The term defined contribution is a big buzzword in the health benefits industry. So what is the definition of defined contribution health plans? This article goes "back to basics" to define defined contribution (yes, that's a lot of "defines"...). This is a high-level, executive summary to concisely explain this emerging health benefits strategy.
Defined Benefit vs. Defined Contribution
First, let's start with a concept most people are familiar with. In the retirement space, defined contribution is a type of retirement savings plan in which the amount of the employer's annual contribution is specified, such as with a 401(k). Compare this to a pension plan where the employer specifies the benefit (a defined benefit).
In health care, the same logic is followed. A defined contribution health plan is a type of health plan in which the amount of the employer's annual contribution to employees' health care (and individual health insurance policies) is specified. Compare this to a group health plan where the employer specifies the group health insurance plan (again, a defined benefit).
How Defined Contribution Health Plans Work
Defined contribution health plans offer a new alternative to the defined benefit group health insurance plan. Just as employers realized the savings associated with moving away from defined benefit retirement pensions and toward 401(k)s, many businesses are applying this model to their health benefits programs.
The general strategy of a defined contribution health plan is that:
The employer implements a Section 105 medical reimbursement plan to give each employee a fixed dollar amount.
Employees choose how to spend the funds, within the parameters of the employer's plan. For example, employees purchase their own individual policy directly from any health insurance company, or from the new state health insurance marketplaces.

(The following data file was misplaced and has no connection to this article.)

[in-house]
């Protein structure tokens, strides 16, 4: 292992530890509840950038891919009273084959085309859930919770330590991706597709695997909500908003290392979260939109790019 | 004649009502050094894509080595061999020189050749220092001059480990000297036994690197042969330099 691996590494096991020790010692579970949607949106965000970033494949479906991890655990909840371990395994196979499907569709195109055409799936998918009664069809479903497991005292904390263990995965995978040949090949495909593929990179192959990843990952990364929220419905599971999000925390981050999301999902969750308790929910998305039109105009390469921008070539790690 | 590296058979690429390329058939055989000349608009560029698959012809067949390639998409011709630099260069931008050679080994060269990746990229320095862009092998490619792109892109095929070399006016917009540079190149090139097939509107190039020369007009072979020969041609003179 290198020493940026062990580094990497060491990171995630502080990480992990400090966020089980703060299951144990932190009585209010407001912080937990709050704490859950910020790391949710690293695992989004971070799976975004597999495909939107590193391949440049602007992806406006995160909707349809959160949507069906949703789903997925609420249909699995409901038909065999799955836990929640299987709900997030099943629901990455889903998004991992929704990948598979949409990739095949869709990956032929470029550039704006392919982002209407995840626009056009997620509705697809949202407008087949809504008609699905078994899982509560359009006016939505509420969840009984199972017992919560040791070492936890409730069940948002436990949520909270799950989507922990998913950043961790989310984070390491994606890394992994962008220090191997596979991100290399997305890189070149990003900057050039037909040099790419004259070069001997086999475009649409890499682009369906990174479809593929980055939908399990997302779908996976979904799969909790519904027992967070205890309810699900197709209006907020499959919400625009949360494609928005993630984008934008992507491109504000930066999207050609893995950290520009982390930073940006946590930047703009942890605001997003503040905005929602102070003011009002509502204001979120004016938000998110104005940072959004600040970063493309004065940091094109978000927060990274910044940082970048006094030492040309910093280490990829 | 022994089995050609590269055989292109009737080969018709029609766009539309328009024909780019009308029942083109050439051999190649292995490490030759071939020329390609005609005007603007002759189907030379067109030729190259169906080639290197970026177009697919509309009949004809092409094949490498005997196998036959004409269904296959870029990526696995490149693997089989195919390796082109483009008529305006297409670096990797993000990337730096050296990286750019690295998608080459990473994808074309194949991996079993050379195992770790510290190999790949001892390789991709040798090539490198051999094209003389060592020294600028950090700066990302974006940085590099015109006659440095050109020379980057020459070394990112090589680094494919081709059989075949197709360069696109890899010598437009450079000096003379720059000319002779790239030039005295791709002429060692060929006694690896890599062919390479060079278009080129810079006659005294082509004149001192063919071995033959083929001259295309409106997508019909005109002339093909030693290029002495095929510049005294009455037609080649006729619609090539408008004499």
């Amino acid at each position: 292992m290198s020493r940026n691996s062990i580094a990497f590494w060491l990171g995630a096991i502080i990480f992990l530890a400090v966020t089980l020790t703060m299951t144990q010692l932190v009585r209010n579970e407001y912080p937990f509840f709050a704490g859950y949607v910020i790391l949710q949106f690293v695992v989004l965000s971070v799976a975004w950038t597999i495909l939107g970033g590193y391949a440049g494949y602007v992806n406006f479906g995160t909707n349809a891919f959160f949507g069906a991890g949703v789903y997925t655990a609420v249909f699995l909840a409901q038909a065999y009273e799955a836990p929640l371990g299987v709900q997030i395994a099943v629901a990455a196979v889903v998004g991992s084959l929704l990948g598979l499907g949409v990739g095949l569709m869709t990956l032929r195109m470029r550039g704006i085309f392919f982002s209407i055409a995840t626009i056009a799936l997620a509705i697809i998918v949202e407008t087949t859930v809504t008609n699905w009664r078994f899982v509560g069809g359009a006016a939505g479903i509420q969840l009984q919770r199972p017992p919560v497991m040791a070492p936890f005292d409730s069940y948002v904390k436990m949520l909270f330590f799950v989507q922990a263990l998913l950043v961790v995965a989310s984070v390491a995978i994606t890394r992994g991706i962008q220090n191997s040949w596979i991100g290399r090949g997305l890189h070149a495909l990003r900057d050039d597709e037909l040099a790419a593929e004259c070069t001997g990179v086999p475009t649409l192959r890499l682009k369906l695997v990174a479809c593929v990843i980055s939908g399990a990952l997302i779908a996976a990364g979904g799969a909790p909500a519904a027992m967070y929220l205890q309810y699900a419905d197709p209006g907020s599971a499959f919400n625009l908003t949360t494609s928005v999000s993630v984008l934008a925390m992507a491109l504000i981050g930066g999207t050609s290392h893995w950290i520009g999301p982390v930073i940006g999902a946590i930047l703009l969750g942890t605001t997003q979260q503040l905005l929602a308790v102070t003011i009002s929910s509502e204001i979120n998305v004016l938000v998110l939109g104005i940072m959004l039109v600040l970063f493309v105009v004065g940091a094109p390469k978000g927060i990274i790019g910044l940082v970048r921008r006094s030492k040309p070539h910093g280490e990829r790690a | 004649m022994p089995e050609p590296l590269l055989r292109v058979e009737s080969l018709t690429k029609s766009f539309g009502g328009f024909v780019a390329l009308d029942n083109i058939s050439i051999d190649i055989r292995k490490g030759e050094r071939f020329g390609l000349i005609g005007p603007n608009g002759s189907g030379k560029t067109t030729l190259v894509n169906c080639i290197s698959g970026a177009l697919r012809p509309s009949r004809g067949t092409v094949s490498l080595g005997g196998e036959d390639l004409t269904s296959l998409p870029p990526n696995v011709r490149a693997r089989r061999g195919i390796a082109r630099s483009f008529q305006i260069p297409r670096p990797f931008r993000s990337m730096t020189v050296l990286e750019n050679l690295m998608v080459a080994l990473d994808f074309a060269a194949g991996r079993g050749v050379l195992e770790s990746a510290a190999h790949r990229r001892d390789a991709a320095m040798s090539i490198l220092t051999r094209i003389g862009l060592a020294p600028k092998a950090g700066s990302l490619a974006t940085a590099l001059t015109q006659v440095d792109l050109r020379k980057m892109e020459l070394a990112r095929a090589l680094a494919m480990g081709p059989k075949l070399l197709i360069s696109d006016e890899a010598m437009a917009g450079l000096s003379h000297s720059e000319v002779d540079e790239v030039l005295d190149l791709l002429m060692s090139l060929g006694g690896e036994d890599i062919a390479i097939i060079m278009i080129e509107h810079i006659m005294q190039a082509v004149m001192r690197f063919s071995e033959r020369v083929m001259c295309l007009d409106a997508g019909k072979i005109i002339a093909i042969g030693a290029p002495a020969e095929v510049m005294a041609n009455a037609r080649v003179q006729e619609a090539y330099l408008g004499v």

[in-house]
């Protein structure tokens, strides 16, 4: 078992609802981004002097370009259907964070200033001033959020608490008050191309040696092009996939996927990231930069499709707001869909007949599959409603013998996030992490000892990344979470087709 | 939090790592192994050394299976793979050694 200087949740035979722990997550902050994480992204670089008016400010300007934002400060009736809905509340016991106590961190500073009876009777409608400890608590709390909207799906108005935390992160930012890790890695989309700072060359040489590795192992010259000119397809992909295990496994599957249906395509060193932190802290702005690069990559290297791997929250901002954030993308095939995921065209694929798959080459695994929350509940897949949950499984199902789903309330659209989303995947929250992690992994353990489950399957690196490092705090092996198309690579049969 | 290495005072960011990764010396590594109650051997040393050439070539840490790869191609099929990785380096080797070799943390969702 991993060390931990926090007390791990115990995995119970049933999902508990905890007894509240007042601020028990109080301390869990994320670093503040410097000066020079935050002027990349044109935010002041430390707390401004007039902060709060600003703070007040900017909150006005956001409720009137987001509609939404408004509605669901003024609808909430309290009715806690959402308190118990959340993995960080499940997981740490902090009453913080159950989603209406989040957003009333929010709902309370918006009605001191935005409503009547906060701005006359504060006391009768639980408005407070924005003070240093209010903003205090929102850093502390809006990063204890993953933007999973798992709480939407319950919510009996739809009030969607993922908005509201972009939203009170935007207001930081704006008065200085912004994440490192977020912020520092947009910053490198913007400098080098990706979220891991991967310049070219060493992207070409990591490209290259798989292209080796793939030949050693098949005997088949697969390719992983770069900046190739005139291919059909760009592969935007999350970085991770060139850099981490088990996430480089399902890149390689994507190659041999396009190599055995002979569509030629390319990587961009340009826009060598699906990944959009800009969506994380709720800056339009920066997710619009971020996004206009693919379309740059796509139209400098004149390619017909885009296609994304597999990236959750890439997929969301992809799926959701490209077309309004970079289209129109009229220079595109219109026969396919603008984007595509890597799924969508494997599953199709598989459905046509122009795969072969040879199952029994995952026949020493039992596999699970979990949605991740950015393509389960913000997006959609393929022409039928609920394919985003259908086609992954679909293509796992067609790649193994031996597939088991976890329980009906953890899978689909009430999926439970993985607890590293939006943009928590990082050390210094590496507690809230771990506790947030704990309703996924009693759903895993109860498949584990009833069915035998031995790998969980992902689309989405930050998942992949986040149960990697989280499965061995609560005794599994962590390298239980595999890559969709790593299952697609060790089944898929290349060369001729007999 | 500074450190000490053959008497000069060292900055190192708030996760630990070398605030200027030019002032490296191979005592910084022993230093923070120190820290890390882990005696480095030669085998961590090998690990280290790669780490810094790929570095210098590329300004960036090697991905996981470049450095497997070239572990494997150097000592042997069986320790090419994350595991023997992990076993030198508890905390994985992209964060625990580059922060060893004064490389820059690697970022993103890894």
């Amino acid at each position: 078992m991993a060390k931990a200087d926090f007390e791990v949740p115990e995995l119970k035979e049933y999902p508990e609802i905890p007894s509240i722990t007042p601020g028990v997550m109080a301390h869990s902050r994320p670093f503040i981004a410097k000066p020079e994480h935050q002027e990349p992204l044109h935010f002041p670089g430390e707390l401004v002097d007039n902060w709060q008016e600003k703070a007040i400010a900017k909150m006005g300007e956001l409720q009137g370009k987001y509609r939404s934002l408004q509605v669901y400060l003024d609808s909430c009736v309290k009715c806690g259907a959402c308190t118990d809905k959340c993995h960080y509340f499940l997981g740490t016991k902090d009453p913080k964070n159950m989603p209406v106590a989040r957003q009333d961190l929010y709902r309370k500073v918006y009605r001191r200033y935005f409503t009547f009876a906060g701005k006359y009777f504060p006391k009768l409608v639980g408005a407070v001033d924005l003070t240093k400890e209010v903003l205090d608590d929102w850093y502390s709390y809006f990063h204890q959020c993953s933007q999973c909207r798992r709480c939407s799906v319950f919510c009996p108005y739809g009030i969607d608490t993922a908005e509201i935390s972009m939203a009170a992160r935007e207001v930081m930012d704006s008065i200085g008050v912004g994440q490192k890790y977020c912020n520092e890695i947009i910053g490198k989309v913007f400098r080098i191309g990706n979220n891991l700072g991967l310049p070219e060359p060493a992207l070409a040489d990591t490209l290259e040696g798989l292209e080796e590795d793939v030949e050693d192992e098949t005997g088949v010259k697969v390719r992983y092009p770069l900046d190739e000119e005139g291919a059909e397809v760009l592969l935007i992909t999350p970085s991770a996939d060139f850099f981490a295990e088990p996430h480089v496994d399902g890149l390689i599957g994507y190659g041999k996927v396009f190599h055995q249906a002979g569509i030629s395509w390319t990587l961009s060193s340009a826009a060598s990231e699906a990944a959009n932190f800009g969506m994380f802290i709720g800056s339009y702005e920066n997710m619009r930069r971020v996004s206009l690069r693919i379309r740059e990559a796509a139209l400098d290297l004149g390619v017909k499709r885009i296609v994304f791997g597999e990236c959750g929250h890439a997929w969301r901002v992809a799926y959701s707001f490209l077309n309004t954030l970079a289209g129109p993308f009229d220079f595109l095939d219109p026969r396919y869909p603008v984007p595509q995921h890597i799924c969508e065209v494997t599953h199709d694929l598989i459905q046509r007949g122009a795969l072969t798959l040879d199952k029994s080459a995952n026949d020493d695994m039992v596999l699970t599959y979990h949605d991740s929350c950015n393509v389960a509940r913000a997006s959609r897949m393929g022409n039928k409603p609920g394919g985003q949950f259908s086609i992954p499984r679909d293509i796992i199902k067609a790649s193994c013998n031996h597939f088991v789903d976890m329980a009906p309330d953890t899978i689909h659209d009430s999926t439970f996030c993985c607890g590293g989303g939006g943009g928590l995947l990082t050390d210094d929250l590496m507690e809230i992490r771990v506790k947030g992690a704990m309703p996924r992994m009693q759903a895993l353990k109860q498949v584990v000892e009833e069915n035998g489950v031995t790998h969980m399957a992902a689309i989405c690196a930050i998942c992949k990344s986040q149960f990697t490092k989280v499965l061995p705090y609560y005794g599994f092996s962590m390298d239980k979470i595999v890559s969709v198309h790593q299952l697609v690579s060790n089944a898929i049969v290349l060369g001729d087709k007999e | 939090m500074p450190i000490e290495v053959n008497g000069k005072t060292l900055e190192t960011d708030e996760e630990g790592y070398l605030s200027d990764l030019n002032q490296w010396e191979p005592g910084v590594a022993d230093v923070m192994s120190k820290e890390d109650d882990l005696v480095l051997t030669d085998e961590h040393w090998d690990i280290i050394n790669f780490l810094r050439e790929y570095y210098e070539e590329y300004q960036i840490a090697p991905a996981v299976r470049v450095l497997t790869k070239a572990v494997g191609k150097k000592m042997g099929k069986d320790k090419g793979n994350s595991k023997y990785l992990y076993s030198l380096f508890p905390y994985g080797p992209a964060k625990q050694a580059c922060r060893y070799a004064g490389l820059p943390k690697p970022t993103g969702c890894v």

The employer reimburses employees up to the amount of their defined contribution allowance.
Defined contribution health plans by themselves are not health insurance plans, rather they are a health benefits strategy that allows the employer to realize cost-savings.
Why Defined Contribution Health Plans Work
Defined contribution health plans work for employers and employees because:
The contributions can be tax-free to the employer, and employees receive pre-tax dollars.
The employer gains fiscal control and predictability over their health benefits budget.
There are no minimum or maximum contribution amounts, and no minimum participation requirements.
Employees have choice in health insurance plans and make consumer-driven choices.
- In 2014, employees will have access to the federal individual health insurance tax subsidies through the new health insurance marketplaces (ie: individual policies that are affordable and guaranteed issue).
With guaranteed-issue policies starting in 2014 and the massive premium tax subsides through the health insurance marketplaces, defined contribution health plans will have all the same benefits of a defined benefit (group health insurance plan), often at a much lower cost for the business and employees.